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Atlantic Yards/Pacific Park graphic: what's built/what's coming + project FAQ (pinned post)

The Brooklyn Paper, under new ownership, buffs Ratner's reputation in an editorial and blames only the state

What a difference a new owner makes.

The Brooklyn Paper editorializes this week that State must keep Ratner on hook for affordable housing, but blames only the state, not the developer:
Make no mistake: Ratner has always said that he would build the 2,250 rental units with the help of taxpayers, who pay for those housing subsidies as part of a larger goal of keeping the city affordable and its neighborhoods comprised of families of mixed incomes.

But in prior agreements, the language merely said that the developer “expected” to receive the subsidies to build the affordable housing. They never made the housing “subject to” receiving the subsidies.

Of course, we are confident that a developer of Ratner’s reputation will make good on his prior promises to build the affordable units, which gave the project virtually all of its political support.

Yet we are concerned because officials have failed — at every turn — to oversee a fair process so that the resulting mega-development meets the needs of the community
Looking back

When the Brooklyn Paper was independently owned, before the purchase earlier this year by Rupert Murdoch's Community Newspaper Group, the editorial stand was a wee bit tougher.

On 12/30/06, in an editorial headlined Covering Atlantic Yards, the Brooklyn Paper opined:
For most of the year, the supposedly ravenous local press corps took a pass on Atlantic Yards, swallowing whole such Ratner myths as the notion that the project would be a boon to the lower and lower-middle classes (actual state analysis shows it would hasten, not forestall, gentrification in Prospect Heights), and that Brooklyn needs lots of shiny new skyscrapers to feel good about itself (as Markowitz says in the interview).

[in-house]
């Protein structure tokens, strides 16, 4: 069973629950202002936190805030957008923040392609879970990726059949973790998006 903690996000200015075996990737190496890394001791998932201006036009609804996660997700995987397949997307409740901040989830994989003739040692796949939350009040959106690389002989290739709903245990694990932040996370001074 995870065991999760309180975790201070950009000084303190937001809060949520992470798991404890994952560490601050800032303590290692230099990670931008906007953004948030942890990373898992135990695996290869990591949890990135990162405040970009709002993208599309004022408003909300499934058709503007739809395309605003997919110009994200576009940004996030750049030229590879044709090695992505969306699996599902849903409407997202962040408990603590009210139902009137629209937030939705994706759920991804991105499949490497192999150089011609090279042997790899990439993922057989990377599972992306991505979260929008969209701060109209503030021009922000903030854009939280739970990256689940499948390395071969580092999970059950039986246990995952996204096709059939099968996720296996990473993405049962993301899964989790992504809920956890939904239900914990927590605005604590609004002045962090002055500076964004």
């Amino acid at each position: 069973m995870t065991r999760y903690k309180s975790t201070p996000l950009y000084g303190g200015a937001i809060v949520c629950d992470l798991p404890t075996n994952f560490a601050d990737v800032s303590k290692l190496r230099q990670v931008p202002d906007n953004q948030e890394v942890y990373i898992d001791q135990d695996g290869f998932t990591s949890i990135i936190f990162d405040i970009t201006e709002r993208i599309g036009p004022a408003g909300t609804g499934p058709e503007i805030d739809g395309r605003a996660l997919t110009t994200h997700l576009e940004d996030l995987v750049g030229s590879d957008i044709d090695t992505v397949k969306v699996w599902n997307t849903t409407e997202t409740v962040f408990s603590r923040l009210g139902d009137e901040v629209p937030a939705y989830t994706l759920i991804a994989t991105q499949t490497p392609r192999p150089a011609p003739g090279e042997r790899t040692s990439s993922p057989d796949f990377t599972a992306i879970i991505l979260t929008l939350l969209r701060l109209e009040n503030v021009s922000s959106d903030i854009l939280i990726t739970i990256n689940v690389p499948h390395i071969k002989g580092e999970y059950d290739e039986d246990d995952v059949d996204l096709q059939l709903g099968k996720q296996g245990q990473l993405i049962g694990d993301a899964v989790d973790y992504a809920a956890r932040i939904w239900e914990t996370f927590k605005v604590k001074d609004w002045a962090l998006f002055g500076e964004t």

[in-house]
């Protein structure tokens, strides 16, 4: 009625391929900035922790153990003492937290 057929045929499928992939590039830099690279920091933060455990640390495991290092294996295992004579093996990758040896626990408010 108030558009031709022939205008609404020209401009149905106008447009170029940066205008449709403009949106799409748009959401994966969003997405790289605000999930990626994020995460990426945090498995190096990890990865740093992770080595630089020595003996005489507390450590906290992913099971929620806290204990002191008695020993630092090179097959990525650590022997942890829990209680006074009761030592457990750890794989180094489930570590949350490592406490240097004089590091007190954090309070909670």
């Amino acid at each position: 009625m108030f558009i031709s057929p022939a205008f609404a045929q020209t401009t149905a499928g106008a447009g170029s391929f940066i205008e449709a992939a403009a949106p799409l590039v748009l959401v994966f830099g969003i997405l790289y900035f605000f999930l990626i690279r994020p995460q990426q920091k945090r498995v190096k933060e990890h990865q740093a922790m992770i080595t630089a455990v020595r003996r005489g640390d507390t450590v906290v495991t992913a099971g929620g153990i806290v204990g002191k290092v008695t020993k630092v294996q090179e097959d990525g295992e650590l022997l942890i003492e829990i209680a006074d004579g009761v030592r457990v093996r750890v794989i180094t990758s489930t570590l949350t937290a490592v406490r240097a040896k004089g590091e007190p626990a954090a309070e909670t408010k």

For some reason, everyone seemed to accept Ratner’s economic projections, even as they dropped and dropped again during the public approval process. And everyone was happy to accept the already-inaccurate traffic analysis provided by Ratner’s state partners.
On 2/9/08, in an editorial headlined Pols must hit Ratner in wallet, the Brooklyn Paper opined:
The smokescreen behind which so many pro-Atlantic Yards legislators have been hiding was the central lie that the project would bring in $4.4 billion in tax revenues to state and city coffers over the next 30 years. Lies about the extent of job creation were exposed early on.

As we’ve pointed out many times, Ratner’s public revenue estimates are a fantasy.
On 6/7/08, in an editorial headlined Ratner’s false choice, the Brooklyn Paper opined:
Instead, Ratner’s forces continue to advance a false choice that unless he builds his Xanadu, nothing will get built on the state-owned Vanderbilt Rail Yards.
But that has always been a fallacy created to project Ratner as a civic do-gooder, regardless of the fact that taxpayers are underwriting all the supposed public benefits of his project, such as the promise of publicly subsidized below-market-rate rentals, the publicly subsidized return of major league sports to Brooklyn, the publicly subsidized improvements to local infrastructure and the publicly subsidized open space.

Now, as at the beginning of this excruciating process four-and-a-half years ago, there remains no organized opposition to development at the Vanderbilt yards. Indeed, the principal group opposing Ratner’s vision is called Develop Don’t Destroy Brooklyn.

There are alternatives to Bruce Ratner’s Atlantic Yards project — which is having trouble getting financing because of its many flaws. The time has come for Ratner, his paid union allies and flacks like Markowitz to abandon this failed project and work with those who seek sane, viable, broadly supported development for this valuable publicly owned site.
(Emphases added)